« AnteriorContinuar »
THE DEAD MARINE R.
BY G. D. PRENTICE.
Sleep on-sleep on-above thy corse
The winds their Sabbath keep, — The wave is round thee- and thy breast
Heaves with the heaving deep; O'er thee, mild eve her beauty flings, And there the white gull lifts her wings; And the blue halcyon loves to lave Her plumage in the holy wave.
Sleep on— no willow o'er thee bends
With melancholy air,
Its soul of love lays bare ;
THE DEAD MARINER.
Sleep on-sleep on-the glittering depths
Of ocean's coral caves;
The music of its waves ;-
Sleep on-sleep on—the fearful wrath
Of mingling cloud and deep,
Above thy place of sleep.
Sleep on-thy corse is far away,
But love bewails thee yet,-
And lovely eyes are wet :-
TO THE EVENING WIND.
BY W. C. BRYANT.
Spirit that breathest through my lattice, thou
That cool'st the twilight of the sultry day! Gratefully flows thy freshness round my brow;
Thou hast been out upon the deep at play, Riding all day the wild blue waves till now, Roughening their crests, and scattering high their
spray And swelling the white sail. I welcome thee To the scorched land, thou wanderer of the sea!
Nor I alone —a thousand bosoms round
Inhale thee in the fulness of delight;
Livelier, at coming of the wind of night;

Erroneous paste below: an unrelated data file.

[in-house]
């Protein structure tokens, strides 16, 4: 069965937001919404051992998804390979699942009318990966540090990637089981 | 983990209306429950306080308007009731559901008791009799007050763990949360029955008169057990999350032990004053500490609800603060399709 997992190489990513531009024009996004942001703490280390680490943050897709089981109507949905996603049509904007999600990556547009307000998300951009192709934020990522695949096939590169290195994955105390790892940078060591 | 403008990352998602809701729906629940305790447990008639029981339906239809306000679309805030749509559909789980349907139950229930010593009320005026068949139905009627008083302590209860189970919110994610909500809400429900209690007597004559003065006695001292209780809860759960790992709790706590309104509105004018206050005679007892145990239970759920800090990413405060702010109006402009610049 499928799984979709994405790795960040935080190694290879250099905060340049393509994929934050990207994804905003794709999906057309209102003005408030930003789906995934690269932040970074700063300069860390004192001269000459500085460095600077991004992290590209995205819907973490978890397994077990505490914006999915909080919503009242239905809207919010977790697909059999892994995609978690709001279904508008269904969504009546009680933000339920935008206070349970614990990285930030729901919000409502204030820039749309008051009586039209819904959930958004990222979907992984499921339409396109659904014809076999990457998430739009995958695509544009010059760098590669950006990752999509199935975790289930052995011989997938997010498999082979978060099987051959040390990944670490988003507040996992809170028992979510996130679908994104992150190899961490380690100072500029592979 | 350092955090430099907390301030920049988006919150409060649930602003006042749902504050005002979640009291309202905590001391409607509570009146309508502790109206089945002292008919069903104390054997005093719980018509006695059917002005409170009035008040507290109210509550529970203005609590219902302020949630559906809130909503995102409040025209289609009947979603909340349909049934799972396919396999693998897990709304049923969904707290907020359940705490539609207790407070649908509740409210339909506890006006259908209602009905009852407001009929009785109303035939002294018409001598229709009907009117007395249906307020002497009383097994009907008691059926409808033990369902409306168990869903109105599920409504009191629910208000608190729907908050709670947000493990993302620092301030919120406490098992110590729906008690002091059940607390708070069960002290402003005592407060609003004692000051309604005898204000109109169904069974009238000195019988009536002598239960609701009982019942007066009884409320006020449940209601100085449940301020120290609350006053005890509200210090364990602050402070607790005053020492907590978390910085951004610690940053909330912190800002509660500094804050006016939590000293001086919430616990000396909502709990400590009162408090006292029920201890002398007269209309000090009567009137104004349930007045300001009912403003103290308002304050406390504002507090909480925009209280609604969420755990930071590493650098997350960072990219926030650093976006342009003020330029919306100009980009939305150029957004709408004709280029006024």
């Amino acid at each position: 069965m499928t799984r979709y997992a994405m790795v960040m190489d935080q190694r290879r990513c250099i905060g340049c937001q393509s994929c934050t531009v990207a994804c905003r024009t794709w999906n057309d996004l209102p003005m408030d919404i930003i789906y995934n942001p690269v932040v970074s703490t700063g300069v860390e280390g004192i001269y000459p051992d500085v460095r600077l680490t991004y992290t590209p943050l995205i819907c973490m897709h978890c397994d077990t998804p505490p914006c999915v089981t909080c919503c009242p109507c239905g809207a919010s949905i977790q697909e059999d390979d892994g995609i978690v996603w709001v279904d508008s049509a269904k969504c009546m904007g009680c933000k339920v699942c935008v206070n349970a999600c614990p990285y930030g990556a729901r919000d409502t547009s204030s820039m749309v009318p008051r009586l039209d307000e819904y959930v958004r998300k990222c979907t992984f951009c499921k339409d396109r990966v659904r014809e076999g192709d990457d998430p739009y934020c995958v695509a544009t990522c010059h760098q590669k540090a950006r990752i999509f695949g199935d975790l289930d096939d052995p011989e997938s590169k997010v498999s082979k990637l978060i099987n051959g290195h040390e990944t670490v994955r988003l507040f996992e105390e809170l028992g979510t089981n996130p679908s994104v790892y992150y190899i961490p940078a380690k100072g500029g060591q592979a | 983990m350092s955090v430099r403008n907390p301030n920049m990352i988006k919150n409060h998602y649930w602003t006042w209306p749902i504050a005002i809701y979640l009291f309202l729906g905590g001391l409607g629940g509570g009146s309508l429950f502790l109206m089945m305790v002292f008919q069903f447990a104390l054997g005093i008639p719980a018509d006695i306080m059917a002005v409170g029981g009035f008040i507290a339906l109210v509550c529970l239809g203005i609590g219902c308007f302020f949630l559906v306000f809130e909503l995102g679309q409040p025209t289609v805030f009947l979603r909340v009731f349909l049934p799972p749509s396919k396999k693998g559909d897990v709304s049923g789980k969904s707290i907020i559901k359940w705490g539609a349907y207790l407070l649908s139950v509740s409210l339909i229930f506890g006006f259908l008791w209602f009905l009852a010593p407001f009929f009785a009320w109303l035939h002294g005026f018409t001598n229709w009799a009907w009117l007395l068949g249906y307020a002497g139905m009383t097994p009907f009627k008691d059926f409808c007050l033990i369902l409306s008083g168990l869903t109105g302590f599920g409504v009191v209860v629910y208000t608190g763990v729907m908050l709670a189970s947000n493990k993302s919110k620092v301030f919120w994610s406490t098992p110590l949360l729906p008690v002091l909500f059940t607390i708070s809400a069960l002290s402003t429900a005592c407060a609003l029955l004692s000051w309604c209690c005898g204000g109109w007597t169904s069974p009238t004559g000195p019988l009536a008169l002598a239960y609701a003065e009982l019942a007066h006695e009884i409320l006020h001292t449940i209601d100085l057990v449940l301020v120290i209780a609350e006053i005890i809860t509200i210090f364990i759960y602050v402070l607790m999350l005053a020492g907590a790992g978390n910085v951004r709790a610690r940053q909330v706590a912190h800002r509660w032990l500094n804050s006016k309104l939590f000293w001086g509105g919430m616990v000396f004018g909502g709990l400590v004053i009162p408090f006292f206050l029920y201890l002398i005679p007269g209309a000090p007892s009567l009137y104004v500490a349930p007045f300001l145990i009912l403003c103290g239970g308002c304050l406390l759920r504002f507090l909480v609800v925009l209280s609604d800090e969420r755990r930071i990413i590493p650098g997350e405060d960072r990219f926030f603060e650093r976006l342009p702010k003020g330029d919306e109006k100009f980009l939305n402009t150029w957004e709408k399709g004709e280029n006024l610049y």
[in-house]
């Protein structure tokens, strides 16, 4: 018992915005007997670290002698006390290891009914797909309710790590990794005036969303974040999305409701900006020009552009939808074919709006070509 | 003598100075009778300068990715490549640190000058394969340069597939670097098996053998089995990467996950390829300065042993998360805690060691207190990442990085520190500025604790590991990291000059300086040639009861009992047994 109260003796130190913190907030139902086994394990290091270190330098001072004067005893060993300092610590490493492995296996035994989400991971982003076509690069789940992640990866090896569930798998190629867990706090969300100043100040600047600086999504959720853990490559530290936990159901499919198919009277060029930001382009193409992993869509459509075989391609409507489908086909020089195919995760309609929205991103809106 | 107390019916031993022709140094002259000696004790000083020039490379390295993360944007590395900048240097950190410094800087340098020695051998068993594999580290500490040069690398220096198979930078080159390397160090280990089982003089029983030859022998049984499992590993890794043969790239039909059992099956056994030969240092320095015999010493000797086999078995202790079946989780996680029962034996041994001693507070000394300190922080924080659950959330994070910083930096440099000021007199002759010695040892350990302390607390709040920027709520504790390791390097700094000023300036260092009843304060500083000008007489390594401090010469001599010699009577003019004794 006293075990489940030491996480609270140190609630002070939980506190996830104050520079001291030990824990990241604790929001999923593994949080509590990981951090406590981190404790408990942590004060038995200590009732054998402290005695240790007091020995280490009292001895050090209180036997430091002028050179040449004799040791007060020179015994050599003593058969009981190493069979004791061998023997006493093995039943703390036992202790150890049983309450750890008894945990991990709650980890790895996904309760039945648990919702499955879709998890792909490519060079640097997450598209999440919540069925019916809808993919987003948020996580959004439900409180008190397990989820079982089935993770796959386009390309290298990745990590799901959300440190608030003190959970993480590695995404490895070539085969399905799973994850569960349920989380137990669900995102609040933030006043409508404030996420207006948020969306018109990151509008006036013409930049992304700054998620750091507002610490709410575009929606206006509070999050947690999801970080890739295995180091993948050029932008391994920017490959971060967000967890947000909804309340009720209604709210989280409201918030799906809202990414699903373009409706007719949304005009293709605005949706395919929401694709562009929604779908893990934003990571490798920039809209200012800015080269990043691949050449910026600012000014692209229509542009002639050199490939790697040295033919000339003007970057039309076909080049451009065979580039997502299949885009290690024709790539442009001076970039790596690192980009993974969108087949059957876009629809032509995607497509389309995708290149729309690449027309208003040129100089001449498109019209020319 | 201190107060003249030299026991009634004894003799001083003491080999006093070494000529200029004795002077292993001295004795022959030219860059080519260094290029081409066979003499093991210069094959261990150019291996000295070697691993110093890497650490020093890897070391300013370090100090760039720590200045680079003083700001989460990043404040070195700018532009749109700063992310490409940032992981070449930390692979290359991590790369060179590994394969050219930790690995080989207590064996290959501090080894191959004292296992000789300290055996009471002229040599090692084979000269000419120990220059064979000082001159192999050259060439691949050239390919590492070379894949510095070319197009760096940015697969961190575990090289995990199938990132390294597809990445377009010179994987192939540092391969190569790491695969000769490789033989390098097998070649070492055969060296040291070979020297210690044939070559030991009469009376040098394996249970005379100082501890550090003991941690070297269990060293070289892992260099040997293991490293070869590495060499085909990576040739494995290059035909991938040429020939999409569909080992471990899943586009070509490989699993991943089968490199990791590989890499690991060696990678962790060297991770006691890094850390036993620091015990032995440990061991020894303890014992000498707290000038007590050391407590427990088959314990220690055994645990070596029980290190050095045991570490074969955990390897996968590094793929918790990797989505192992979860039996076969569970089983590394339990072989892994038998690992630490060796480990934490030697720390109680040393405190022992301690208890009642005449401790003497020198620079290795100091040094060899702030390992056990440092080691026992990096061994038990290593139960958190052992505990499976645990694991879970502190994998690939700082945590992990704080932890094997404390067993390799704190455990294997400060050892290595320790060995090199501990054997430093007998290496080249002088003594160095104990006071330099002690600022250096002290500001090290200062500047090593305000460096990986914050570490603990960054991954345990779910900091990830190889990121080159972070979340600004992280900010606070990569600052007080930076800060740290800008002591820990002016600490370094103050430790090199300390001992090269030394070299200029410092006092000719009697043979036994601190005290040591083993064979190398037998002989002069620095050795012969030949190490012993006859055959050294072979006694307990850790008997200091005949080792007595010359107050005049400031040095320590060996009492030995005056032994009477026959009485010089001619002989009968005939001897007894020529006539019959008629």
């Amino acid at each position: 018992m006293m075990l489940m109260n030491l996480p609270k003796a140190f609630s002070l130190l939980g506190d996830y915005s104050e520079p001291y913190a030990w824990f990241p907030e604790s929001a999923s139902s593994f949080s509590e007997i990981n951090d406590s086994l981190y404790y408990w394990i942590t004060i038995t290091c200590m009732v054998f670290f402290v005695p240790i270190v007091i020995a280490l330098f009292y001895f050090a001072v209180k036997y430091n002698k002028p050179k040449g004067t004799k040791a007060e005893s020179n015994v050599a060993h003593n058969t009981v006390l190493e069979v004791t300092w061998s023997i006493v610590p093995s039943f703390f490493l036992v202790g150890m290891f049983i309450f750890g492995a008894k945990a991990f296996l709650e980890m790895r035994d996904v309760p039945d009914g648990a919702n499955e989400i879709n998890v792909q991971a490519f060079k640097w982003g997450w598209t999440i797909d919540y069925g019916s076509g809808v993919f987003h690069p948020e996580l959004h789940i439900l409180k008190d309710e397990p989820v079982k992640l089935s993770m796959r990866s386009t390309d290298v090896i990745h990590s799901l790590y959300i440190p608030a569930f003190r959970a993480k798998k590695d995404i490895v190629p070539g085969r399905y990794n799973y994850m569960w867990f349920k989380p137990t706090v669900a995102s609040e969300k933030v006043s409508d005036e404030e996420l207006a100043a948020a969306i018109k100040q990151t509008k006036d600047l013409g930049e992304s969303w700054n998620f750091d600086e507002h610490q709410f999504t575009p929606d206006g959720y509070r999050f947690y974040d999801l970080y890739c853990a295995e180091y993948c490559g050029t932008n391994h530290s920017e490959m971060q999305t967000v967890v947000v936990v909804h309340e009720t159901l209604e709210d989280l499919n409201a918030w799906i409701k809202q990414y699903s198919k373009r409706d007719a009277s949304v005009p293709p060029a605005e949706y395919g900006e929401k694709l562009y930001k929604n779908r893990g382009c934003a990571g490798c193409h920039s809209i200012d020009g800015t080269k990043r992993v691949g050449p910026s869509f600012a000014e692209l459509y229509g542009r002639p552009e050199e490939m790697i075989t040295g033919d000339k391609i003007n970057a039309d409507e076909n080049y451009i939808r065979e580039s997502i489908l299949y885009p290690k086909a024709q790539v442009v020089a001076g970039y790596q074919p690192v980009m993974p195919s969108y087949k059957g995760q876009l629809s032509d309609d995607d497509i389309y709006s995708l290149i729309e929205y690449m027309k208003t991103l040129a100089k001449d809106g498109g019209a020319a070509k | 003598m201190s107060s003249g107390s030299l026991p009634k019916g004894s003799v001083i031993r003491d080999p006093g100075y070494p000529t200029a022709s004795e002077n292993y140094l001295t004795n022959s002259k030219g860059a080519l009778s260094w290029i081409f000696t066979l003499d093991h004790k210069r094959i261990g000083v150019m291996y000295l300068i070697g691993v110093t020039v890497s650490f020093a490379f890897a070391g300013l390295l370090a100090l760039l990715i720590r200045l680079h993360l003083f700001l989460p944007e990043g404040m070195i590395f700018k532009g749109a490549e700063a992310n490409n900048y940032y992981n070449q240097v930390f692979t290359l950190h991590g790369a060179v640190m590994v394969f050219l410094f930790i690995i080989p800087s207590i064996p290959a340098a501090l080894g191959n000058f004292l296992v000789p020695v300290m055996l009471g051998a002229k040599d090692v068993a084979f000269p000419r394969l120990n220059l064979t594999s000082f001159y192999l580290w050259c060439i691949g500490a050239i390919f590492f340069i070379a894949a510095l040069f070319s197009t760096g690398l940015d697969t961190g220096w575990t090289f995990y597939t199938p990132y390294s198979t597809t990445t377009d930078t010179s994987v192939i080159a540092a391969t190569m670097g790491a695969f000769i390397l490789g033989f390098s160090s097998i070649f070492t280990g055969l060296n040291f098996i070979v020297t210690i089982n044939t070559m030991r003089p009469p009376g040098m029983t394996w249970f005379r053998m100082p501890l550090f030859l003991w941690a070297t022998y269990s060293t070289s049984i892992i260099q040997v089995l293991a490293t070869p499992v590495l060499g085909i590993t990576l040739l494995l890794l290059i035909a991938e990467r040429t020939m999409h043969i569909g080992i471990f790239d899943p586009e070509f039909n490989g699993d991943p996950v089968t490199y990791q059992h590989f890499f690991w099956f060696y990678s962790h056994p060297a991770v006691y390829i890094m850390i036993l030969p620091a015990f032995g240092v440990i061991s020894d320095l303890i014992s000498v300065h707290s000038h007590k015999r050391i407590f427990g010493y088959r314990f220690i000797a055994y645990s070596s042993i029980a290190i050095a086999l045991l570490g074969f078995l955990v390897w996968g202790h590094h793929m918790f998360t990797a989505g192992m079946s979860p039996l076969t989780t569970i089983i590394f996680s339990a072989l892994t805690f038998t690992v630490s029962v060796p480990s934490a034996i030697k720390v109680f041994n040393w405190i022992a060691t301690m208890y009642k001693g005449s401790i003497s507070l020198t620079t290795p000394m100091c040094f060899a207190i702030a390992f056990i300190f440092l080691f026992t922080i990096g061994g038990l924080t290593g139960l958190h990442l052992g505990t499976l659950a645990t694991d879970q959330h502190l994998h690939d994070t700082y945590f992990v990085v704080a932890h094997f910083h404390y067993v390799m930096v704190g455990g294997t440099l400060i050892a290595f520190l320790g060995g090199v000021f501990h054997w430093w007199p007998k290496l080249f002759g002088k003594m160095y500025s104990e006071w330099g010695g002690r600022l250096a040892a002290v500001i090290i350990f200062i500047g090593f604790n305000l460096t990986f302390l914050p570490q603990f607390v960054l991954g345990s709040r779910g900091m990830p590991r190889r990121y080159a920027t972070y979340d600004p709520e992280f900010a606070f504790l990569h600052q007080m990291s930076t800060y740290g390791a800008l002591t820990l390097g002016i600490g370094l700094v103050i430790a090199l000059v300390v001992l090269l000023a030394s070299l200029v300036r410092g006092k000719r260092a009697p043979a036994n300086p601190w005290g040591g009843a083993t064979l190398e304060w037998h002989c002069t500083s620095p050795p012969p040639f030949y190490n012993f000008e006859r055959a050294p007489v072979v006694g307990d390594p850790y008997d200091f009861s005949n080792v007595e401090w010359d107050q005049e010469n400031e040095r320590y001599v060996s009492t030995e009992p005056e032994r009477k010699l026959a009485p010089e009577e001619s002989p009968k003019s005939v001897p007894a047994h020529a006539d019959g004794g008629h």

Lies the vast inland stretched beyond the sight. Go forth, into the gathering shade ; go forth, — God's blessing breathed upon the fainting earth!
TO THE EVENING WIND.
Go, rock the little wood-bird in his nest,
Curl the still waters, bright with stars, and rouse
Summoning, from the innumerable boughs,
Pleasant shall be thy way where meekly bows
Stoop o'er the place of graves, and softly sway
The sighing herbage by the gleaming stone;
And listen in the deepening gloom, alone,
Like thy pure breath, into the vast unknown,
The faint old man shall lean his silver head
To feel thee; thou shalt kiss the child asleep,
His temples, while his breathing grows more deep;
Shall joy to listen to thy distant sweep,
Go—but the circle of eternal change,
Which is the life of nature, shall restore, With sounds and scents from all thy mighty range,
Thee to thy birth-place of the deep once more; Sweet odours in the sea-air, sweet and strange,
Shall tell the home-sick mariner of the shore; And, listening to thy murmur, he shall deem He hears the rustling leaf and running stream.